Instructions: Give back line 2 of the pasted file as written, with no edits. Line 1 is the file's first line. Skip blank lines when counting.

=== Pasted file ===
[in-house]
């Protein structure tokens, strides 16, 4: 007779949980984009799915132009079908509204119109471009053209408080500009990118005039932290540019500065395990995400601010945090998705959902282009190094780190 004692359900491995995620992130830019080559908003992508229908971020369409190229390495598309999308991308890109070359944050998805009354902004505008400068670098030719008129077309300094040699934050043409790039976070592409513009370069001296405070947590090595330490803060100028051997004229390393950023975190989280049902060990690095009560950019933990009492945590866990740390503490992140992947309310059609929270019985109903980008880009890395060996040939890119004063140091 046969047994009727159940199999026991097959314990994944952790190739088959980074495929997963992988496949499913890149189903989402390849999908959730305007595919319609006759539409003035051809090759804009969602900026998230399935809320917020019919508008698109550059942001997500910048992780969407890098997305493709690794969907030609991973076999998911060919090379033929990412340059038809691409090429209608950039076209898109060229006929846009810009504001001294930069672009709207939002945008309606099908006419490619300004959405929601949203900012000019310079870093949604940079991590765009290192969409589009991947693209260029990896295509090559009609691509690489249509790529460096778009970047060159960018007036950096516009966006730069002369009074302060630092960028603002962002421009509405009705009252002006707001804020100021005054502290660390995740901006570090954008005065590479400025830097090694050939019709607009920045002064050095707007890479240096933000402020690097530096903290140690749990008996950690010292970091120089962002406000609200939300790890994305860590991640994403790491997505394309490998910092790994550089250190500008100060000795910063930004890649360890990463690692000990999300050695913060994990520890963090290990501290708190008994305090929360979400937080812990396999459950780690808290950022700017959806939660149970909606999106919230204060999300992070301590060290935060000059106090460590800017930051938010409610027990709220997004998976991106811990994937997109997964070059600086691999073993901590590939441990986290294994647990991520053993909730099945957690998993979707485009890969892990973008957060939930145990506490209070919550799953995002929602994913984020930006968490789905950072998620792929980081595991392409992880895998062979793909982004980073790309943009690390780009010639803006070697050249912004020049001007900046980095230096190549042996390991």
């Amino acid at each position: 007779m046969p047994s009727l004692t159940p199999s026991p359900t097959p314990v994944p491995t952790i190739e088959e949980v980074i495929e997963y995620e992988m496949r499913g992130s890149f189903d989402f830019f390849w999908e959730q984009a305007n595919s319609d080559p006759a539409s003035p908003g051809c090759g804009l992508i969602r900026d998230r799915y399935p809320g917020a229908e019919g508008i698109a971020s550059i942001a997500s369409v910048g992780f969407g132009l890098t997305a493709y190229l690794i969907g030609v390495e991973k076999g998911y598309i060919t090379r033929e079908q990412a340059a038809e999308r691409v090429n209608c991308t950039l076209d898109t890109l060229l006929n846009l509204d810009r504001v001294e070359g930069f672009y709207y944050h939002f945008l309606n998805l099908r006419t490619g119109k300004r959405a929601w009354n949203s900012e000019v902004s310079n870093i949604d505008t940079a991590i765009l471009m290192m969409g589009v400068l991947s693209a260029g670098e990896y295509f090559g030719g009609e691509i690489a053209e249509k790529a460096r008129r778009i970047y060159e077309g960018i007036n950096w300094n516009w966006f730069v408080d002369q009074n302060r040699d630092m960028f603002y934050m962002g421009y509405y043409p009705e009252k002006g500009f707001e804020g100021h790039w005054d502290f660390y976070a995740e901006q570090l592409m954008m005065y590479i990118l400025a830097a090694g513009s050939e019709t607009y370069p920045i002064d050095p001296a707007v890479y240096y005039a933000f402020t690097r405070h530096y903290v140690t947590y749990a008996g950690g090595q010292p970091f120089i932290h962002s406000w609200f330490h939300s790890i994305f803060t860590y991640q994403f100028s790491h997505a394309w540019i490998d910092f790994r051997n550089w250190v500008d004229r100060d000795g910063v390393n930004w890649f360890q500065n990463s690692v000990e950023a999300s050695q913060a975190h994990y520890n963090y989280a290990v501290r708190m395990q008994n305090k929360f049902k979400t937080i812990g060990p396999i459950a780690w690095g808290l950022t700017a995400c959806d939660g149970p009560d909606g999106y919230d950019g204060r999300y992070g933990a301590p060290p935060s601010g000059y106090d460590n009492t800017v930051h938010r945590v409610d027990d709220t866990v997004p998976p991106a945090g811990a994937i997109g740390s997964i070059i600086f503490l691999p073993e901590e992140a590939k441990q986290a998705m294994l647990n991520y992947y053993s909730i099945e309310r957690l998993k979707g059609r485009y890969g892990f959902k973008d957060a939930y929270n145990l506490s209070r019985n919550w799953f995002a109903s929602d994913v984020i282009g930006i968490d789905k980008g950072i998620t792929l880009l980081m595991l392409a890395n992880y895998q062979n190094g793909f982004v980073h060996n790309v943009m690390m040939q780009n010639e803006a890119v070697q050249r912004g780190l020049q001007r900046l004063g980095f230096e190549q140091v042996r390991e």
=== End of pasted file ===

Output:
């Protein structure tokens, strides 16, 4: 007779949980984009799915132009079908509204119109471009053209408080500009990118005039932290540019500065395990995400601010945090998705959902282009190094780190 004692359900491995995620992130830019080559908003992508229908971020369409190229390495598309999308991308890109070359944050998805009354902004505008400068670098030719008129077309300094040699934050043409790039976070592409513009370069001296405070947590090595330490803060100028051997004229390393950023975190989280049902060990690095009560950019933990009492945590866990740390503490992140992947309310059609929270019985109903980008880009890395060996040939890119004063140091 046969047994009727159940199999026991097959314990994944952790190739088959980074495929997963992988496949499913890149189903989402390849999908959730305007595919319609006759539409003035051809090759804009969602900026998230399935809320917020019919508008698109550059942001997500910048992780969407890098997305493709690794969907030609991973076999998911060919090379033929990412340059038809691409090429209608950039076209898109060229006929846009810009504001001294930069672009709207939002945008309606099908006419490619300004959405929601949203900012000019310079870093949604940079991590765009290192969409589009991947693209260029990896295509090559009609691509690489249509790529460096778009970047060159960018007036950096516009966006730069002369009074302060630092960028603002962002421009509405009705009252002006707001804020100021005054502290660390995740901006570090954008005065590479400025830097090694050939019709607009920045002064050095707007890479240096933000402020690097530096903290140690749990008996950690010292970091120089962002406000609200939300790890994305860590991640994403790491997505394309490998910092790994550089250190500008100060000795910063930004890649360890990463690692000990999300050695913060994990520890963090290990501290708190008994305090929360979400937080812990396999459950780690808290950022700017959806939660149970909606999106919230204060999300992070301590060290935060000059106090460590800017930051938010409610027990709220997004998976991106811990994937997109997964070059600086691999073993901590590939441990986290294994647990991520053993909730099945957690998993979707485009890969892990973008957060939930145990506490209070919550799953995002929602994913984020930006968490789905950072998620792929980081595991392409992880895998062979793909982004980073790309943009690390780009010639803006070697050249912004020049001007900046980095230096190549042996390991």